Where the inside of my mind leaks onto the screen.

Monday, December 17, 2012


I wish I had the resources to be able to present this as a full scale video production mimicking the ever popular crime dramas.  The episode would start with me sitting across from an internal affairs investigator, or a psychologist, or a judge, trying to explain why I shouldn't be fired | committed | hanged.  As I told my story, there would be flashbacks, subtitled with words like "2 Days Ago..." or "11:53 a.m."  And you'd all be dying to know how I got to where I started.

Let's see if this picture sets that mood:

"You see, Mr. Investigator | Dr. Psychologist | Your Honor," I might start.  It's not that I don't have Christmas spirit.  I just show it in a different way.  What you might see as a coffin leaning against my house and an absence of Christmas lights is... well, it's a coffin leaning against my house.  But what you have to understand is...

Saturday, December 15th, 1:23 p.m. (okay, that's a total guess...)

I am sitting at the tech table at the Dickens Festival, running the music for our matinee performance of Oliver!, happy to be watching 15 pickpockets and Fagin explain the lucrative benefits to crime, when suddenly, the lights flicker and the power goes out.  Buddy, the professional technician running the equipment for our show quickly runs to the front of the stage, checking cords and equipment, while I sit observing Proud Director Moment (PDM) #1: each of the 16 children and teens on my stage has chosen to freeze in their current position until directed to make a different choice, never breaking character or showing concern.

Buddy determines that the power is out in the whole building, and before we begin to troubleshoot that, I suggest that perhaps it is out at the whole fair park.  A quick text later, we find out that the problem is nothing we can fix.  The power is just out.  

I ask my actors to step back stage and be ready to come out again at a moment's notice.  I announce to the audience that we are uncertain of the situation but that we will get the show up again if at all possible.  Someone suggests that I should have my orphan choir take the stage, since their music is all acapella.  I agree that this is a great way to entertain our now-dwindling audience, and 31 children take the stage.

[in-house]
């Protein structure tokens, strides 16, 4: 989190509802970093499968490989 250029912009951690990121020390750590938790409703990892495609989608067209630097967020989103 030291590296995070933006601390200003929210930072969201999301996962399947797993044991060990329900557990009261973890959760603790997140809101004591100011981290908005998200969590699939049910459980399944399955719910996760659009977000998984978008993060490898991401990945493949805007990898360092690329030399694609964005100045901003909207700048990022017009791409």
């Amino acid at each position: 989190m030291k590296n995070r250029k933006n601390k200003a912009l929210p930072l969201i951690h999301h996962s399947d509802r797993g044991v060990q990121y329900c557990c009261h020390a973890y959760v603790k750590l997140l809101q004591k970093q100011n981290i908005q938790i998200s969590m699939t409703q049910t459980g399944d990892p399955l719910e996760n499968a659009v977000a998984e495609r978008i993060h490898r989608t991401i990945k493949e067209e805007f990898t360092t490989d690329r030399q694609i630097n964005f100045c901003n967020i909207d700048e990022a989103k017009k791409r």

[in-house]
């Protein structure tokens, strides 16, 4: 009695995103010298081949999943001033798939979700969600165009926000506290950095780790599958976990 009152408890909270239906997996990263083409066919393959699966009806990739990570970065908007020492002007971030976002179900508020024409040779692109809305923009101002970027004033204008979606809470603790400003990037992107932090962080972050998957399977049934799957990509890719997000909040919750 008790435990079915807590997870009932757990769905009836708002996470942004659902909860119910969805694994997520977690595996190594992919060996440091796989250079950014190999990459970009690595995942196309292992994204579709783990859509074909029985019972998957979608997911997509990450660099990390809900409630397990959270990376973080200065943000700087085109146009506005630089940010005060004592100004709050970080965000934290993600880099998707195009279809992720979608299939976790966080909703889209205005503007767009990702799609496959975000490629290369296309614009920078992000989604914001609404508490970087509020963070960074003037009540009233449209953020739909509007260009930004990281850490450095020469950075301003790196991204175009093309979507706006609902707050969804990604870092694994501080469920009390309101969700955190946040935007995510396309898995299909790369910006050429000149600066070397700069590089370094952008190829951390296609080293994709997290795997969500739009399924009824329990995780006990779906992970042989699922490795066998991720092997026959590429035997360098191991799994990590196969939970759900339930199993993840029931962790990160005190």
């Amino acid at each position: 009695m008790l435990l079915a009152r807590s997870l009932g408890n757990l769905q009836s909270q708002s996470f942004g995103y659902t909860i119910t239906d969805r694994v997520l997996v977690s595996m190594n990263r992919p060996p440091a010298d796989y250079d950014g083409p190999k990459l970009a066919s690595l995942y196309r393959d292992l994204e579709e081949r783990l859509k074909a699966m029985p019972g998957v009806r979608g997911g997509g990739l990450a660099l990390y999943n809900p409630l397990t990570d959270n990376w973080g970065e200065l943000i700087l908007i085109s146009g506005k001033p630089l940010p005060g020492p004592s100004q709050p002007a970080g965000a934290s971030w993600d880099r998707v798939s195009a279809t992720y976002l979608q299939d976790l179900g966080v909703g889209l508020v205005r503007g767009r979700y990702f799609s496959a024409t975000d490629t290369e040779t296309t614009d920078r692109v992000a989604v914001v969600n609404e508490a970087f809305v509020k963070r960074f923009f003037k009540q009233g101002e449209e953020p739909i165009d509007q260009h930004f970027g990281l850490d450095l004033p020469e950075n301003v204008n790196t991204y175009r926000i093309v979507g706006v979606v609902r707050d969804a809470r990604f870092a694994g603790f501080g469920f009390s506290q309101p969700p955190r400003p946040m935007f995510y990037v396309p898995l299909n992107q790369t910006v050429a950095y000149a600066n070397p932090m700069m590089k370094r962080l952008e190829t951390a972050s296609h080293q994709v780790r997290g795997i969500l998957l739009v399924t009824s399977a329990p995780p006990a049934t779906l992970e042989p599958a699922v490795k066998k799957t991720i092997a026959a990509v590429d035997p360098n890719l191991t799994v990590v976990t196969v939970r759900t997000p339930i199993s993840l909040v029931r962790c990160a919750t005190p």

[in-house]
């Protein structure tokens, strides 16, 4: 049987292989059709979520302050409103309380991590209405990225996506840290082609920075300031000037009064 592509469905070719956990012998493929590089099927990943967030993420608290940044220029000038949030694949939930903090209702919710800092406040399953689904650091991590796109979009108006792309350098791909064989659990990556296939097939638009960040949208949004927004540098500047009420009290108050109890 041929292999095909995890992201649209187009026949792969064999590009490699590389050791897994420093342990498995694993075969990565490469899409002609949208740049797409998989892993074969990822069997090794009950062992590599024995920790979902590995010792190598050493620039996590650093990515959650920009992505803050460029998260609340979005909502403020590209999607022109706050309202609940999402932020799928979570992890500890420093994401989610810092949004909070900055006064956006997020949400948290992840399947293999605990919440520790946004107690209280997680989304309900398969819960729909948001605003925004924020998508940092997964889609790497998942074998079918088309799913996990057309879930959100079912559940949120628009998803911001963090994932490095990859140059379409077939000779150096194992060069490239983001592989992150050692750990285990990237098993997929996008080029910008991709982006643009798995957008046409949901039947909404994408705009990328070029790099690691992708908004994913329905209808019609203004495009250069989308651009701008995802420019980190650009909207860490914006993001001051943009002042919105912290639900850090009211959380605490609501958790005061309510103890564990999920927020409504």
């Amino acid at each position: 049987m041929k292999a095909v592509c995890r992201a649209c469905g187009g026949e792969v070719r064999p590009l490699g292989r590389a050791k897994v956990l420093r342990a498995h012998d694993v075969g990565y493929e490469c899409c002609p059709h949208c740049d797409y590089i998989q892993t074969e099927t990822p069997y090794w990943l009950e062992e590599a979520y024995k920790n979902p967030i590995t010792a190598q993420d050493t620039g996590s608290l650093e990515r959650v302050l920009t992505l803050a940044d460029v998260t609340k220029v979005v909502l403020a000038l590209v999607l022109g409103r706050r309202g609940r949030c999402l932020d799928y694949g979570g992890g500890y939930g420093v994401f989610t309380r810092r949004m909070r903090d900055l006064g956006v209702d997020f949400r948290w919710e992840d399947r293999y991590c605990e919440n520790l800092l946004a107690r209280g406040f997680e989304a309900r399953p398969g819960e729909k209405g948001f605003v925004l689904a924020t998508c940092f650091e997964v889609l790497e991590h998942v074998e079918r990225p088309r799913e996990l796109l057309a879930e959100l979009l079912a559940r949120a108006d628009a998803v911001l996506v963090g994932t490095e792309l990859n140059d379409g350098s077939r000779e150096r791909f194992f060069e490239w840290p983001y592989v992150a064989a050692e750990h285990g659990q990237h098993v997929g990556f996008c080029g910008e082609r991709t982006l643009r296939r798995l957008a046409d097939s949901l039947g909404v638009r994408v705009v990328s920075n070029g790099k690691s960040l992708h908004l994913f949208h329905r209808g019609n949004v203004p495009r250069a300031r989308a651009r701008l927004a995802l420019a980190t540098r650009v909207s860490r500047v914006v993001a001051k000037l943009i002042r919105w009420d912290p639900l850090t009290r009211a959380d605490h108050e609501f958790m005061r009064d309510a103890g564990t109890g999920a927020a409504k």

We receive notification from the powers that be that the power will be down for at least a half hour, and we reluctantly cancel the rest of the Oliver! performance, inviting our audience to come back at 3:00 for Scrooge and at 5:30 for our evening performance.  I begin to consider the options, because in my mind, "The show must go on."

Saturday, December 15th, 2:15 p.m.

A plan has been hatched to run our 3:00 p.m. show using an emergency battery pack with inverter (similar to the picture), borrowed from the back of the Richardson family vehicle.  Buddy the Great has hooked a CD player (also provided by the very prepared Richardson) family, and the scheduled dance performance is taking place on the stage.  But it is becoming apparent that A) the music from the CD player is nowhere near loud enough to run our show and B) the power from the battery pack is dwindling rapidly.

I make a few phone calls and get ahold of Marie Nugter, a staple at the Empress Theatre.  She agrees to let me borrow her Tailgater, a rechargeable amp and speaker that was loud enough to use on the Magna parade route and happened to be sitting fully charged on the Empress prop table.  Cast member Shawna Pierce offers her phone, which we hope at 58% battery will last long enough to play the tracks she has fortuitously loaded into a playlist.  I send assistand director Perry Whitehair to get the Tailgater, instruct cast members to look as nice as they can sans curling irons, and to be ready for the 3:00 p.m. curtain time.

Saturday, December 15th, 2:55 p.m.